Although it is possible for voxels registered to the ‘average brain’ to be functionally matched across subjects, the variability in anatomical location of well-studied regions even in early visual cortex (V1, MT) and visual cognition (FFA) suggests to us that higher-level functions determining individual differences in personality and emotionality is not likely to be anatomically uniform across individuals (Saxe, Brett, & Kanwisher, 2006).
2. The correlations really were just too good to be true. Cashing a winning lottery ticket is one thing. Cashing a number of them could lead to suspicion (and in one case I know of, criminal accusations).

3. Suspiciously, social neuroscience tells us what we already believe to be true, and puts a "science" spin on it. As Sharon Begley points out, quoting mutuallyoccluded, the skewered studies “vindicate the crudest of stereotypes." Real science, by contrast, often challenges popular ideas and forces us to think harder than we normally would.

4. Pop culture theories or prejudices must be distinguished from common sense inferences. Pop culture theories are typically based on pop psychology fads. Common sense, by contrast, is based on millennia of observation. Suppose, for example, someone claimed to "prove" through social neuroscience that most crack addicts are healthy and happy. Well, the parade of misery through emergency rooms, court rooms, jails, and police morgues would certainly suggest otherwise! It's not prejudice that makes us doubt that finding, but rather the weight of contrary evidence from other sources. Common sense tells us to believe the weight of the evidence, not some novel finding.

5. The papers Vuh's team has trashed were published in prestigious journals. That suggests that science, in this area, is in a rut. The most likely reason is that the scientists are seeking a certainty that just isn't there. And it is never going to be there. We live in a universe where indeterminacy is built in, and that won't change.

Social neuroscience, in my view, is just the latest instance of - in Bruce Thornton's phrase - "the things we know that ain't so."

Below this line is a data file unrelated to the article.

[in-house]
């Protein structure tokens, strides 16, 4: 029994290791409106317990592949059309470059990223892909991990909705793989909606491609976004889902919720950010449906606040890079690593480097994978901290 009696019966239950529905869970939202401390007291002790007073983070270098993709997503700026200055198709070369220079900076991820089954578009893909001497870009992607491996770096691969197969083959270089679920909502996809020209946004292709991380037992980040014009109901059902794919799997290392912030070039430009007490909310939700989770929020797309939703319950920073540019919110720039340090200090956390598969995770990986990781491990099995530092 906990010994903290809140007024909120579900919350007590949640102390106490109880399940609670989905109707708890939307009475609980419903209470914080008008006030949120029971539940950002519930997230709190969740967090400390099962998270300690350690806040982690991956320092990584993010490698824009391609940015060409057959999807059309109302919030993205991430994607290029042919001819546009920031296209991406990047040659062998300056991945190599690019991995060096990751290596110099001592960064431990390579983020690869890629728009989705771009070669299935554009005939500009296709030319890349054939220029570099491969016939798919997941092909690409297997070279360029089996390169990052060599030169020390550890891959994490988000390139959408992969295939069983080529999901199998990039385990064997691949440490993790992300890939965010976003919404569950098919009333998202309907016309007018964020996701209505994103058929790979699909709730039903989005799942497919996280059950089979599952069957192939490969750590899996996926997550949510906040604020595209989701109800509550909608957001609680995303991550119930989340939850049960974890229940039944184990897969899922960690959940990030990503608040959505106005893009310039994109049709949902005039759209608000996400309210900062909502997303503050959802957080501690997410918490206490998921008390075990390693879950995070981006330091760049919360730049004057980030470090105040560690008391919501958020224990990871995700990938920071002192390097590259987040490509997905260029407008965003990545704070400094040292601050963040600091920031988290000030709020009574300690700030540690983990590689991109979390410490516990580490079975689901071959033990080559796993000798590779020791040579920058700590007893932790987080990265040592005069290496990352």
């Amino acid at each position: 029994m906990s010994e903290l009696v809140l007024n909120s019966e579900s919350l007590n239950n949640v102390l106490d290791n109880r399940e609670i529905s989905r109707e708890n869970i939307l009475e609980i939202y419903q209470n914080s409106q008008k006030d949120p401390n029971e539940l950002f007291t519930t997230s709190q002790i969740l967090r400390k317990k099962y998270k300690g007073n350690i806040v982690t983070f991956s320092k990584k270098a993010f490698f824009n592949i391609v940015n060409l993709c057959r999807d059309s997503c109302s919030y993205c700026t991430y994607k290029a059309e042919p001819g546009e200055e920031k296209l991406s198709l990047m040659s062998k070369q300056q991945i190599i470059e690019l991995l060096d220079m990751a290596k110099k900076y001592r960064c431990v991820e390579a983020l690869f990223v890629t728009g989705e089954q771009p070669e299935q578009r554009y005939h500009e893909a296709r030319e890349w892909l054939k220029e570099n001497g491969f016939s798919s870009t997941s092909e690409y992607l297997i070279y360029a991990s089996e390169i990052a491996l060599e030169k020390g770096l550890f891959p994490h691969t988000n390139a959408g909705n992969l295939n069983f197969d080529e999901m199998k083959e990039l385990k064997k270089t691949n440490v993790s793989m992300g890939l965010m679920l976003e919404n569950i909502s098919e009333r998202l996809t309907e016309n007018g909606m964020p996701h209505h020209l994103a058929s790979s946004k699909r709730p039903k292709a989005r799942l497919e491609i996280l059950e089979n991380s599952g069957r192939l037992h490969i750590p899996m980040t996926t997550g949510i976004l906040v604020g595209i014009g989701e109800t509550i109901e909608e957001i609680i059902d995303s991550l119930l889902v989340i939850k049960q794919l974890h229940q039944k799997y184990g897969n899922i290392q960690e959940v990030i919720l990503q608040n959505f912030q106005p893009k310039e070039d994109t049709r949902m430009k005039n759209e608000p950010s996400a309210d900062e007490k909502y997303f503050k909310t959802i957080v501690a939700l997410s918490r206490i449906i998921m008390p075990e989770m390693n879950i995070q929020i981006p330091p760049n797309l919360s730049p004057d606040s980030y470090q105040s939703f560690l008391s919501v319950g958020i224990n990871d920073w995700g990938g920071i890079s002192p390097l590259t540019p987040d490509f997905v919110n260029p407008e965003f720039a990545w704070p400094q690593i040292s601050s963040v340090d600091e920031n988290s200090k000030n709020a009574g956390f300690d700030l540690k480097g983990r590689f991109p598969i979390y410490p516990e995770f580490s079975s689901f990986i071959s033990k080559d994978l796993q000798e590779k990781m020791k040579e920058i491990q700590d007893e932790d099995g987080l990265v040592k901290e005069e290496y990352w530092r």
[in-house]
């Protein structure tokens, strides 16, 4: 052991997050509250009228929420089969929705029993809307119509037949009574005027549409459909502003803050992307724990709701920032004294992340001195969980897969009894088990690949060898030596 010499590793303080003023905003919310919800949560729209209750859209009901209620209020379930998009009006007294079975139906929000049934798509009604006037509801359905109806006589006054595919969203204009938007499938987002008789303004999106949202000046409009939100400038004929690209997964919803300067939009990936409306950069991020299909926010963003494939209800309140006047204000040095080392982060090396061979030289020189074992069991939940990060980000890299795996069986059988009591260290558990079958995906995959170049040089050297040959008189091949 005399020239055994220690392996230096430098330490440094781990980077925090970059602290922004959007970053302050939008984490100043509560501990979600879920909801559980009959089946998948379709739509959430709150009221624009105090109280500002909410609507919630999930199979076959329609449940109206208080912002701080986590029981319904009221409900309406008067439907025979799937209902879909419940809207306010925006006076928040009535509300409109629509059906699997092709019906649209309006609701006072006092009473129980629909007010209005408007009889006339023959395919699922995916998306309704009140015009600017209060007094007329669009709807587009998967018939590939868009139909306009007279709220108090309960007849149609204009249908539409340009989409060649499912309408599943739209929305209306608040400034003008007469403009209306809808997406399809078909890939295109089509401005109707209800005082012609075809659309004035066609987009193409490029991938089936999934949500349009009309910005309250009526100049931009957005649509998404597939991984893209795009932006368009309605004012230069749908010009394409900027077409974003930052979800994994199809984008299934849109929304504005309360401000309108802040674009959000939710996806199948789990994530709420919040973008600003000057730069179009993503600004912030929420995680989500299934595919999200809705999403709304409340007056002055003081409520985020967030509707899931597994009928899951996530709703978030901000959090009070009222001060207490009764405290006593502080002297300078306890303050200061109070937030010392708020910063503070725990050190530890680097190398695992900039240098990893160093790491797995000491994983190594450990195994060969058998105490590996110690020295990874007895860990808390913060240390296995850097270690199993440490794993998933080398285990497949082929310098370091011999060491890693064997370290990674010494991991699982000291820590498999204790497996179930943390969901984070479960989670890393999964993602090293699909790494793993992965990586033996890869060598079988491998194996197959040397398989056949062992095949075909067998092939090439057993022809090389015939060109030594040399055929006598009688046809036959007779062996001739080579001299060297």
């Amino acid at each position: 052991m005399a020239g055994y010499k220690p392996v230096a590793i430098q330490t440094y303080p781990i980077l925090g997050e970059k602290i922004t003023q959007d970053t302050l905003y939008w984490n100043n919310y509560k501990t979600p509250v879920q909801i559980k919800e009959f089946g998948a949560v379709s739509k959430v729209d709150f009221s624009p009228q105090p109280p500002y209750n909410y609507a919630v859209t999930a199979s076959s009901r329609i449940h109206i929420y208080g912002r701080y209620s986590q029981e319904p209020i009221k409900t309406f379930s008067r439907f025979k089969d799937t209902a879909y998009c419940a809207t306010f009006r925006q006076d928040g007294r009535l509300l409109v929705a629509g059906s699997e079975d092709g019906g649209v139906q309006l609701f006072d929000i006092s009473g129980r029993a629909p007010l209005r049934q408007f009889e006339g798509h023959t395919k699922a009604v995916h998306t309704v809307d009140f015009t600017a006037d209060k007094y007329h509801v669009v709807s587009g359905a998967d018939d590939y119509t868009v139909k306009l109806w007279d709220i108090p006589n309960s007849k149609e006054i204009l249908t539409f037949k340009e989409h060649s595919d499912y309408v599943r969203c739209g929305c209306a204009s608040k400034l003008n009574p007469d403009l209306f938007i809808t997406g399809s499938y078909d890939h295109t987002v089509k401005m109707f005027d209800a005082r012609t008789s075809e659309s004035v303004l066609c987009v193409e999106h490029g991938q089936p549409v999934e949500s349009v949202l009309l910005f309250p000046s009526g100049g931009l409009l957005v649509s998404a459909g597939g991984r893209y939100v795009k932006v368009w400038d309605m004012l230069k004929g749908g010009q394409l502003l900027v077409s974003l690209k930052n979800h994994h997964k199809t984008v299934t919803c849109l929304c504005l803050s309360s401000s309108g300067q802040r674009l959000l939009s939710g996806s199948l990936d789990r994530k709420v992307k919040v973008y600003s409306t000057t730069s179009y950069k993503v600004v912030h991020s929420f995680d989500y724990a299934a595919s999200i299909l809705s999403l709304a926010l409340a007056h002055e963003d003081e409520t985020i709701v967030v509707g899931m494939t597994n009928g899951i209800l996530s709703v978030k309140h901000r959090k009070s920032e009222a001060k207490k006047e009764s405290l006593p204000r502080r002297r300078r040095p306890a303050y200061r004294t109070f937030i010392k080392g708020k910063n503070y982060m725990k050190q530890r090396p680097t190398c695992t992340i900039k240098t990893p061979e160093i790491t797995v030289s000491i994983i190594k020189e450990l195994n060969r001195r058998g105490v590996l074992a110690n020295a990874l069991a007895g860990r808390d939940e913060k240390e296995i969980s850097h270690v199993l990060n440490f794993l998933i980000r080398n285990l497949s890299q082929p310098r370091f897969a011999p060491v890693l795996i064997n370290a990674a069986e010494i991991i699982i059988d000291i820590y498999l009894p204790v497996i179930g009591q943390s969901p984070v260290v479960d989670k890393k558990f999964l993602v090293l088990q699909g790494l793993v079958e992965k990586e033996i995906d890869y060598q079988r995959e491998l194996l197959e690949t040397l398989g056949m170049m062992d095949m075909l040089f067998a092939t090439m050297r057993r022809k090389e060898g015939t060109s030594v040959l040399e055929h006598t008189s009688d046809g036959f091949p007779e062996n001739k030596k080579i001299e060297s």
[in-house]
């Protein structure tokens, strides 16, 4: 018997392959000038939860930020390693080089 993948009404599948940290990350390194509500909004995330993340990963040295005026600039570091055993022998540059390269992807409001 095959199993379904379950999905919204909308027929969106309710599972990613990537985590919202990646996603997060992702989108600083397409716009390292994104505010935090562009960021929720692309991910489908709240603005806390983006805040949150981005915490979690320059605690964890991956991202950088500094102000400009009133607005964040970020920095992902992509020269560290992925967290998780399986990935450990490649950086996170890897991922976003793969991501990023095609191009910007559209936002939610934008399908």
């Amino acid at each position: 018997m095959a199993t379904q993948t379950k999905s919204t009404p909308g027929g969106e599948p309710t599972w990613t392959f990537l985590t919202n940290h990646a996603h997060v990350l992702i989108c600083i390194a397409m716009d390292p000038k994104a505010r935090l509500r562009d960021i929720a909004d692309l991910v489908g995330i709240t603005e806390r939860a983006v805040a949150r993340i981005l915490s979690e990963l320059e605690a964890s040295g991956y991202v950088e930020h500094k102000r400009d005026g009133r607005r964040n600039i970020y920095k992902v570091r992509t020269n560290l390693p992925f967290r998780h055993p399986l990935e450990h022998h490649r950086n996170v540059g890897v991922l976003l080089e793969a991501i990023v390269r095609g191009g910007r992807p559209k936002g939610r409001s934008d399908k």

Some other resources:

In "The 'Voodoo' Science of Brain Imaging," (Newsweek blog, January 09, 2009) Sharon Begley, co-author of The Mind and the Brain offers well-justified skepticism of the transparent pop science agenda. She thinks it's physics envy. A desire for precision in a field that studies the restless sea of the brain. Could be. How much easier to deal with predictable particles than constantly shifting brains!

British Psychological Society's Research Digest blog, Do you do voodoo?
By analogy with a purely behavioural experiment, imagine the author of a new psychometric measure claiming that his new test correlated with a target psychological construct, when actually he had arrived at his significant correlation only after he had first identified and analysed just those items that showed the correlation with the target construct. Indeed, Pashler and his collaborators speculated that the editors and reviewers of mainstream psychology journals would routinely pick up on the kind of flaws seen in imaging-based social neuroscience, but that the novelty and complexity of this new field meant such mistakes have slipped through the net.
Here's Neurocritic's view ("Deconstructing the most sensationalistic recent findings in Human Brain Imaging, Cognitive Neuroscience, and Psychopharmacology")